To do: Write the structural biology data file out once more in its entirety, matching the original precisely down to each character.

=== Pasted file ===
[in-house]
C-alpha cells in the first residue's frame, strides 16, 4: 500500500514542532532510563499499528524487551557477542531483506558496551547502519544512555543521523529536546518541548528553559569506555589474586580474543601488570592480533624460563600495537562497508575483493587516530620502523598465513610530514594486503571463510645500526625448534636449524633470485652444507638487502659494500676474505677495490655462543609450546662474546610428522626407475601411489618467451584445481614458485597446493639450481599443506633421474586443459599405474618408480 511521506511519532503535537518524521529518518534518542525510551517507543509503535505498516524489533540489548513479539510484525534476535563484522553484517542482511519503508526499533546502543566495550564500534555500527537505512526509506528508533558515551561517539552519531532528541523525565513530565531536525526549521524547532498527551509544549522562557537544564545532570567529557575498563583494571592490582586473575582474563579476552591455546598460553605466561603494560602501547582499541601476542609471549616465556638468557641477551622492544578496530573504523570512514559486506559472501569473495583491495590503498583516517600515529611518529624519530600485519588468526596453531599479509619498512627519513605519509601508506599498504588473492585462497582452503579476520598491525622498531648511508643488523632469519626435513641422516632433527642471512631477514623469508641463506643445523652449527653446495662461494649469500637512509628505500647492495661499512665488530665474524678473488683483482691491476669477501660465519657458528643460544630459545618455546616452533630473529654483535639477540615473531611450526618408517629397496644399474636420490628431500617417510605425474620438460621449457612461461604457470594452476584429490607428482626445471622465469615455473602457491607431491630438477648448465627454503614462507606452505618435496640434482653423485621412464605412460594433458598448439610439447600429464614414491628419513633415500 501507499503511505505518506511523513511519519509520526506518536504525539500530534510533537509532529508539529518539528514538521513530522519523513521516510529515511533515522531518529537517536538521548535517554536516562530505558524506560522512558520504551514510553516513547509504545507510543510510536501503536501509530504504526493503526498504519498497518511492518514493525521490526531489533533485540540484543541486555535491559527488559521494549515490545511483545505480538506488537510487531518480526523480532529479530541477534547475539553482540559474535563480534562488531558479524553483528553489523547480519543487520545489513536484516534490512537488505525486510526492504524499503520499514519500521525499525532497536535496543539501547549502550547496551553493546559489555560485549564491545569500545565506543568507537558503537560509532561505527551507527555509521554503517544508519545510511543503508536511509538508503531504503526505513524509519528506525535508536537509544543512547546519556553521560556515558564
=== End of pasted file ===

[in-house]
C-alpha cells in the first residue's frame, strides 16, 4: 500500500514542532532510563499499528524487551557477542531483506558496551547502519544512555543521523529536546518541548528553559569506555589474586580474543601488570592480533624460563600495537562497508575483493587516530620502523598465513610530514594486503571463510645500526625448534636449524633470485652444507638487502659494500676474505677495490655462543609450546662474546610428522626407475601411489618467451584445481614458485597446493639450481599443506633421474586443459599405474618408480 511521506511519532503535537518524521529518518534518542525510551517507543509503535505498516524489533540489548513479539510484525534476535563484522553484517542482511519503508526499533546502543566495550564500534555500527537505512526509506528508533558515551561517539552519531532528541523525565513530565531536525526549521524547532498527551509544549522562557537544564545532570567529557575498563583494571592490582586473575582474563579476552591455546598460553605466561603494560602501547582499541601476542609471549616465556638468557641477551622492544578496530573504523570512514559486506559472501569473495583491495590503498583516517600515529611518529624519530600485519588468526596453531599479509619498512627519513605519509601508506599498504588473492585462497582452503579476520598491525622498531648511508643488523632469519626435513641422516632433527642471512631477514623469508641463506643445523652449527653446495662461494649469500637512509628505500647492495661499512665488530665474524678473488683483482691491476669477501660465519657458528643460544630459545618455546616452533630473529654483535639477540615473531611450526618408517629397496644399474636420490628431500617417510605425474620438460621449457612461461604457470594452476584429490607428482626445471622465469615455473602457491607431491630438477648448465627454503614462507606452505618435496640434482653423485621412464605412460594433458598448439610439447600429464614414491628419513633415500 501507499503511505505518506511523513511519519509520526506518536504525539500530534510533537509532529508539529518539528514538521513530522519523513521516510529515511533515522531518529537517536538521548535517554536516562530505558524506560522512558520504551514510553516513547509504545507510543510510536501503536501509530504504526493503526498504519498497518511492518514493525521490526531489533533485540540484543541486555535491559527488559521494549515490545511483545505480538506488537510487531518480526523480532529479530541477534547475539553482540559474535563480534562488531558479524553483528553489523547480519543487520545489513536484516534490512537488505525486510526492504524499503520499514519500521525499525532497536535496543539501547549502550547496551553493546559489555560485549564491545569500545565506543568507537558503537560509532561505527551507527555509521554503517544508519545510511543503508536511509538508503531504503526505513524509519528506525535508536537509544543512547546519556553521560556515558564